Emotional Avoidance and Hair Pulling
Avoidance…it’s something we all do. It’s our go-to when we just don’t want to do something. But there’s avoidance of something just unpleasant and then there’s avoidance of emotions that can create distress. In this TrichStop.com webinar, Dr. Vladimir Miletic talks about emotional avoidance and how avoiding difficult emotions and memories may lead to hair pulling.
What Avoidance Is and Why We Do It
Emotional avoidance occurs when a person is unwilling to deal with certain private experiences such as body sensations, emotions, or thoughts and takes steps to alter the form or frequency of these events and the contexts in which they occur. Dr. Miletic frames this behavior as the things a person is willing to do to minimize or change their experience so they don’t have to deal with it.
We use avoidance behaviors all the time. Some are relatively benign. Others, like hair pulling, can have significant, often unintended, consequences. So, the question is, why do we avoid if we know that it causes problems?
Dr. Miletic turns to George Kelly’s personal construct theory and choice corollary for answers. When faced with something difficult, people find themselves at a crossroads. They can choose to face the problem or difficult situation, or they can choose to avoid it. While avoidance has its own set of problems, it’s actually the logical choice when something is just too unpleasant. It feels better at the moment, relieving the worry and stress of having to deal with the issue directly. Avoidance gives you better control over events in your life. We don’t necessarily choose what feels good. We choose what brings us clarity and what allows us to act in ways that are predictable and reliable.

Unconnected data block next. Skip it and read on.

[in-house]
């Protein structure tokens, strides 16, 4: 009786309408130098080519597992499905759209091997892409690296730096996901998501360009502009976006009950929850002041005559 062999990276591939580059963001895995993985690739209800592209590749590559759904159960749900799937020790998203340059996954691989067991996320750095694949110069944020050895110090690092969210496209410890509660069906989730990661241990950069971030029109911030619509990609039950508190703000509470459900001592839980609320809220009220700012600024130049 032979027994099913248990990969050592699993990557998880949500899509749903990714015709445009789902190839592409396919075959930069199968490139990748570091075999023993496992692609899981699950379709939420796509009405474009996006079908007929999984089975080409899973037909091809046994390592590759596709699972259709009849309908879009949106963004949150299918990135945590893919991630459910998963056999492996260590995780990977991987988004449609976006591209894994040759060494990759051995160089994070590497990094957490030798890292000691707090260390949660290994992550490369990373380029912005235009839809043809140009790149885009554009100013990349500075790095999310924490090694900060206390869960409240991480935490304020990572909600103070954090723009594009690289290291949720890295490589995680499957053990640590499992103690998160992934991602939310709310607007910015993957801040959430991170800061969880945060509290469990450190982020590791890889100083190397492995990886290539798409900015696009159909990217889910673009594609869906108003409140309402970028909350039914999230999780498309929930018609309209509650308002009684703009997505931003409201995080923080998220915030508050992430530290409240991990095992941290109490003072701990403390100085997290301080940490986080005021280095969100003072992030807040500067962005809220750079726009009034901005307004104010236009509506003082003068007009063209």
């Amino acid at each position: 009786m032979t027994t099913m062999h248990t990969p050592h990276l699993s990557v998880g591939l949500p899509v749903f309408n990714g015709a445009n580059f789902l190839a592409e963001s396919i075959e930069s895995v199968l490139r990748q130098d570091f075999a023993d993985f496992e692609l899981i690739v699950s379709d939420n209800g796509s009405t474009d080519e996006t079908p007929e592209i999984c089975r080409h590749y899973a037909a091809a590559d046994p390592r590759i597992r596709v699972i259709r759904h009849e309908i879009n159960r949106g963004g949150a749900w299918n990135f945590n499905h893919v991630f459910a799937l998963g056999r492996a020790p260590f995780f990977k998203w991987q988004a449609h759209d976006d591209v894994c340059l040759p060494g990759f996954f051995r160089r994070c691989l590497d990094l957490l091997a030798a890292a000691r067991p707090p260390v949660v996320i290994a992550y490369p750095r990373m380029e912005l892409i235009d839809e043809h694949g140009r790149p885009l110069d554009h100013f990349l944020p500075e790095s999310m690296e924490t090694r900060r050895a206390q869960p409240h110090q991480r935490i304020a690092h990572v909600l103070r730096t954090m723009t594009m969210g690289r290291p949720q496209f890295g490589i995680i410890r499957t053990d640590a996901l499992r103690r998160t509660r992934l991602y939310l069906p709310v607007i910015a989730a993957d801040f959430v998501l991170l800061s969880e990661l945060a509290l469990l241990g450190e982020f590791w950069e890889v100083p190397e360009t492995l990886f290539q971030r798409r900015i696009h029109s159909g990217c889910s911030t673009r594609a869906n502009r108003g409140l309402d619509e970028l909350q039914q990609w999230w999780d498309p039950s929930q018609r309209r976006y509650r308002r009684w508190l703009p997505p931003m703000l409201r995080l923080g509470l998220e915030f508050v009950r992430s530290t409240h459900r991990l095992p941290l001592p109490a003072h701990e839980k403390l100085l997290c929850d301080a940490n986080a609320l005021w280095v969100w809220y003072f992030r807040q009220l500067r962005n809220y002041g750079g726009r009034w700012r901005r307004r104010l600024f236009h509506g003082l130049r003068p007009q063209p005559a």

It’s important to note that choice isn’t always a conscious one. Sometimes we make choices on a subconscious level which can be more efficient and can avoid even having to think about what’s unpleasant.
The assumptions we make about emotions also drive how we choose to deal with them. The implicit assumptions we have are rooted in family, culture, and previous experiences. They determine how we conceptualize feelings and what options we see for coping. Understanding the implicit assumptions you have can help you to understand why you avoid certain things.